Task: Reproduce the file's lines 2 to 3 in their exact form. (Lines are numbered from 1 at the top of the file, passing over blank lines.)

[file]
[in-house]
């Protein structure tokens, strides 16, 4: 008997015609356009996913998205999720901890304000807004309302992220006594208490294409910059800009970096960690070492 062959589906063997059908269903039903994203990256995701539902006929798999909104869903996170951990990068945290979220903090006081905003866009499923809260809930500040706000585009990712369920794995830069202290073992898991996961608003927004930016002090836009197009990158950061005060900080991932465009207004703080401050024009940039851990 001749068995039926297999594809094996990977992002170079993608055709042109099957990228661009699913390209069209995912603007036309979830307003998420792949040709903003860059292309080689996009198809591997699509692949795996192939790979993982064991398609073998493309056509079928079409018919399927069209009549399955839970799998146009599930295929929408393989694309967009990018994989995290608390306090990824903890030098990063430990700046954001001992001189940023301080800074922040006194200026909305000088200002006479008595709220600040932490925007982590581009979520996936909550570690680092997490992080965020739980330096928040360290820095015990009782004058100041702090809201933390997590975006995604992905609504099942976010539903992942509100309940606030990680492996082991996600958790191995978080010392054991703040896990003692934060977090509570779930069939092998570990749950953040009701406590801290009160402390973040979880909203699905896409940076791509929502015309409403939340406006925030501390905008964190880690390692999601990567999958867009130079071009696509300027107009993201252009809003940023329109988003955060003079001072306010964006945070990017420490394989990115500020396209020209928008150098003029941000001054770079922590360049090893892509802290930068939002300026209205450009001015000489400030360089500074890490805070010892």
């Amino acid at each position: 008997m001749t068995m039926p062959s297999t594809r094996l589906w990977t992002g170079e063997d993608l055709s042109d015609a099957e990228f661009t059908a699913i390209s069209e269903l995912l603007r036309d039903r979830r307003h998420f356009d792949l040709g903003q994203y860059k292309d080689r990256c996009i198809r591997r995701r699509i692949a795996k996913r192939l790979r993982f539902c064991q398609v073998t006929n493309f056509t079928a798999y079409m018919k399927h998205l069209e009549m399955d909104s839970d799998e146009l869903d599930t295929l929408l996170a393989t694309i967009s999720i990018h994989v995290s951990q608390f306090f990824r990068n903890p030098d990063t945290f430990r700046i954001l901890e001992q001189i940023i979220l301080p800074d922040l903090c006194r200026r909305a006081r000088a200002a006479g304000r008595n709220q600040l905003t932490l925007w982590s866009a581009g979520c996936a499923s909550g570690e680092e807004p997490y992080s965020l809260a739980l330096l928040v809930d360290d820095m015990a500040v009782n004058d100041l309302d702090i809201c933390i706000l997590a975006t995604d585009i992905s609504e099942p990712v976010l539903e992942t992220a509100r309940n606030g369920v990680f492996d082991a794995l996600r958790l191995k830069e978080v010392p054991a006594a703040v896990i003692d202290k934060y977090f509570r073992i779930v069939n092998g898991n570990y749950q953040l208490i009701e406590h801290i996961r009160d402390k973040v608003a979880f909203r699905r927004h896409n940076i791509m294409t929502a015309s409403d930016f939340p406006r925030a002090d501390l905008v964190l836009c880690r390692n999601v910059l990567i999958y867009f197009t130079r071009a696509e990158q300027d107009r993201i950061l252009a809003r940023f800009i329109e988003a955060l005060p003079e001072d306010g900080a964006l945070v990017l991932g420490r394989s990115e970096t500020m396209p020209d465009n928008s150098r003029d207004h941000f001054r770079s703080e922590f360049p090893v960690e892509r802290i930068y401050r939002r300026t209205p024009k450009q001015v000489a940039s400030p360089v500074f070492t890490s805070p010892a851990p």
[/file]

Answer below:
């Protein structure tokens, strides 16, 4: 008997015609356009996913998205999720901890304000807004309302992220006594208490294409910059800009970096960690070492 062959589906063997059908269903039903994203990256995701539902006929798999909104869903996170951990990068945290979220903090006081905003866009499923809260809930500040706000585009990712369920794995830069202290073992898991996961608003927004930016002090836009197009990158950061005060900080991932465009207004703080401050024009940039851990 001749068995039926297999594809094996990977992002170079993608055709042109099957990228661009699913390209069209995912603007036309979830307003998420792949040709903003860059292309080689996009198809591997699509692949795996192939790979993982064991398609073998493309056509079928079409018919399927069209009549399955839970799998146009599930295929929408393989694309967009990018994989995290608390306090990824903890030098990063430990700046954001001992001189940023301080800074922040006194200026909305000088200002006479008595709220600040932490925007982590581009979520996936909550570690680092997490992080965020739980330096928040360290820095015990009782004058100041702090809201933390997590975006995604992905609504099942976010539903992942509100309940606030990680492996082991996600958790191995978080010392054991703040896990003692934060977090509570779930069939092998570990749950953040009701406590801290009160402390973040979880909203699905896409940076791509929502015309409403939340406006925030501390905008964190880690390692999601990567999958867009130079071009696509300027107009993201252009809003940023329109988003955060003079001072306010964006945070990017420490394989990115500020396209020209928008150098003029941000001054770079922590360049090893892509802290930068939002300026209205450009001015000489400030360089500074890490805070010892």
């Amino acid at each position: 008997m001749t068995m039926p062959s297999t594809r094996l589906w990977t992002g170079e063997d993608l055709s042109d015609a099957e990228f661009t059908a699913i390209s069209e269903l995912l603007r036309d039903r979830r307003h998420f356009d792949l040709g903003q994203y860059k292309d080689r990256c996009i198809r591997r995701r699509i692949a795996k996913r192939l790979r993982f539902c064991q398609v073998t006929n493309f056509t079928a798999y079409m018919k399927h998205l069209e009549m399955d909104s839970d799998e146009l869903d599930t295929l929408l996170a393989t694309i967009s999720i990018h994989v995290s951990q608390f306090f990824r990068n903890p030098d990063t945290f430990r700046i954001l901890e001992q001189i940023i979220l301080p800074d922040l903090c006194r200026r909305a006081r000088a200002a006479g304000r008595n709220q600040l905003t932490l925007w982590s866009a581009g979520c996936a499923s909550g570690e680092e807004p997490y992080s965020l809260a739980l330096l928040v809930d360290d820095m015990a500040v009782n004058d100041l309302d702090i809201c933390i706000l997590a975006t995604d585009i992905s609504e099942p990712v976010l539903e992942t992220a509100r309940n606030g369920v990680f492996d082991a794995l996600r958790l191995k830069e978080v010392p054991a006594a703040v896990i003692d202290k934060y977090f509570r073992i779930v069939n092998g898991n570990y749950q953040l208490i009701e406590h801290i996961r009160d402390k973040v608003a979880f909203r699905r927004h896409n940076i791509m294409t929502a015309s409403d930016f939340p406006r925030a002090d501390l905008v964190l836009c880690r390692n999601v910059l990567i999958y867009f197009t130079r071009a696509e990158q300027d107009r993201i950061l252009a809003r940023f800009i329109e988003a955060l005060p003079e001072d306010g900080a964006l945070v990017l991932g420490r394989s990115e970096t500020m396209p020209d465009n928008s150098r003029d207004h941000f001054r770079s703080e922590f360049p090893v960690e892509r802290i930068y401050r939002r300026t209205p024009k450009q001015v000489a940039s400030p360089v500074f070492t890490s805070p010892a851990p």